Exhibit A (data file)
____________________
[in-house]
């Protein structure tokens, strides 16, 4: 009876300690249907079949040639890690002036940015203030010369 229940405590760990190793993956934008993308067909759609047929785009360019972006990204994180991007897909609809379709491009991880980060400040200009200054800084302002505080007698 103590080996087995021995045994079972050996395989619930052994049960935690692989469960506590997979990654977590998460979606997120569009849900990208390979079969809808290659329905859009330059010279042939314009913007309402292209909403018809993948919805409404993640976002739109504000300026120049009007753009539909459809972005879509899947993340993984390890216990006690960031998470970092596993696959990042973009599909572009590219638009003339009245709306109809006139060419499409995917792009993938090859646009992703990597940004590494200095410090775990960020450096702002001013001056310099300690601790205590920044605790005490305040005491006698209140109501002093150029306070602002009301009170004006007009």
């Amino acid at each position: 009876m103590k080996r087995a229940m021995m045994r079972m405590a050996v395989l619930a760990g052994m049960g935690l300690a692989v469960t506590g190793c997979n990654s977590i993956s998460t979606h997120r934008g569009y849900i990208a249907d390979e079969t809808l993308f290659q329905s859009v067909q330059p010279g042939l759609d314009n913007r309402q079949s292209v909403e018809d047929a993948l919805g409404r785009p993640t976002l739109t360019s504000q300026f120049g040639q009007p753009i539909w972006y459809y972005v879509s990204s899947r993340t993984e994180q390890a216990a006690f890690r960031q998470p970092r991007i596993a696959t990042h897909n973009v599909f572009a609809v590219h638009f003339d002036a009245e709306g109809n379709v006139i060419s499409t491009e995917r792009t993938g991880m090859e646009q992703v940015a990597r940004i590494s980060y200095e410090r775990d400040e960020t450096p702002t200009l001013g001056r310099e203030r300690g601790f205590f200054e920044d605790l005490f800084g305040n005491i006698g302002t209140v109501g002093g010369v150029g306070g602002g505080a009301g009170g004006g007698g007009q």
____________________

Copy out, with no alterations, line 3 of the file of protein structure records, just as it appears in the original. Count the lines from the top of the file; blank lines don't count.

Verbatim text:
């Amino acid at each position: 009876m103590k080996r087995a229940m021995m045994r079972m405590a050996v395989l619930a760990g052994m049960g935690l300690a692989v469960t506590g190793c997979n990654s977590i993956s998460t979606h997120r934008g569009y849900i990208a249907d390979e079969t809808l993308f290659q329905s859009v067909q330059p010279g042939l759609d314009n913007r309402q079949s292209v909403e018809d047929a993948l919805g409404r785009p993640t976002l739109t360019s504000q300026f120049g040639q009007p753009i539909w972006y459809y972005v879509s990204s899947r993340t993984e994180q390890a216990a006690f890690r960031q998470p970092r991007i596993a696959t990042h897909n973009v599909f572009a609809v590219h638009f003339d002036a009245e709306g109809n379709v006139i060419s499409t491009e995917r792009t993938g991880m090859e646009q992703v940015a990597r940004i590494s980060y200095e410090r775990d400040e960020t450096p702002t200009l001013g001056r310099e203030r300690g601790f205590f200054e920044d605790l005490f800084g305040n005491i006698g302002t209140v109501g002093g010369v150029g306070g602002g505080a009301g009170g004006g007698g007009q």